On Wednesday, Rashtriya Swayamsevak Sangh (RSS) general secretary Dattatreya Hosabale remarked that religious conversion and infiltration are responsible for “population imbalance” in India.
The leader expressed concern that infiltration from Bangladesh into Bihar and several northeast states is leading to “population imbalance” in India. According to Hosabale, the Hindu population has decreased in recent years in several parts of the country.
Speaking at an event in Uttar Pradesh’s Prayagraj, Hosabale also called for a strict anti-conversion law in India.
In response, Communist Party of India (Marxist) (CPI (M)) member Brinda Karat has alleged that the RSS is “misleading” the people of the country over the subject.
Hitting out at Hosabale, the left leader said that the country has seen a sharp decrease in Muslim population over the past few years.
Citing the latest report of the National Family Health Survey, Karat said that the community-wise fertility rates show that the population of the Muslim community has decreased the most.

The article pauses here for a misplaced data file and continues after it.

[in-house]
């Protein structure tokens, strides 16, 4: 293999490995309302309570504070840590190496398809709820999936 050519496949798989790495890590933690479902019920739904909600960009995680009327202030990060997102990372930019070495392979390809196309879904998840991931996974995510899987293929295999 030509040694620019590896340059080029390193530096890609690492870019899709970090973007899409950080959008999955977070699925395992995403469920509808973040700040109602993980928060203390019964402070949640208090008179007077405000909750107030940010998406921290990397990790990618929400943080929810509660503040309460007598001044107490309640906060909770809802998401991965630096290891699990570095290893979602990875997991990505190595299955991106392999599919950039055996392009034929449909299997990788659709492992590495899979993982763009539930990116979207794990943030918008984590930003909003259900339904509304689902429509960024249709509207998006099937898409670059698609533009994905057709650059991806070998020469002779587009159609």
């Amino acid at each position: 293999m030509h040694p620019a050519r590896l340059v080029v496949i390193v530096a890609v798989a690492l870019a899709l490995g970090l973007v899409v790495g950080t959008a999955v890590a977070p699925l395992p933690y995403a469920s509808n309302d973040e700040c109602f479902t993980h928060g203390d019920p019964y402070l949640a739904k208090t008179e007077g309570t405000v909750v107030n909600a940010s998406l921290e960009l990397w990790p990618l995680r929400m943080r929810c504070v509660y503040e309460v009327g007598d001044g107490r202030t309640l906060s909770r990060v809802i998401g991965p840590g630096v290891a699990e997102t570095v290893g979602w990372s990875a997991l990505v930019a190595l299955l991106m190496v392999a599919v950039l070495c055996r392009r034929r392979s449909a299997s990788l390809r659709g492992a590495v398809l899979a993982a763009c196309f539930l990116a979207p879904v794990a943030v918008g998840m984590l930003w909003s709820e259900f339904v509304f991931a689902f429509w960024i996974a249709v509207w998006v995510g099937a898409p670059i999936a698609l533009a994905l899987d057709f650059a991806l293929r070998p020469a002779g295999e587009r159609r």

“There has been a 46.5 percent decline in the last 10 years in Muslim community, whereas in the Hindu community (there) is a 41.5 percent decline,” she said while speaking with news agency ANI.
Criticising the top RSS leader’s remark, Karat, who is a Rajya Sabha MP from the CPI (M), said that the RSS is trying to mislead the country, and that there is a “communal dimension” behind it.
While the fertility rate among the Muslim community has dropped significantly since the first family health survey in India, it remains higher than that of other communities. While the Total Fertility Rate for Muslims in 2019-21 reached 2.36, the Hindu community recorded a rate of 1.94, which is below the replacement level rate of 2.0.
This is not the first time that a RSS leader has raised concern over population imbalance in India. Earlier this month, RSS chief Dr Mohan Bhagwat had said that the country needs a “comprehensive population control policy” that applies to all “equally”. Bhagwat had also mentioned that “conversion” is the main reason for population imbalance in the country.
Last month, he suggested that a clear policy should be implemented to control the demographics of the country, reiterating his suggestion for a population control policy to face the demographic challenges that arise in India in the next 50 years.
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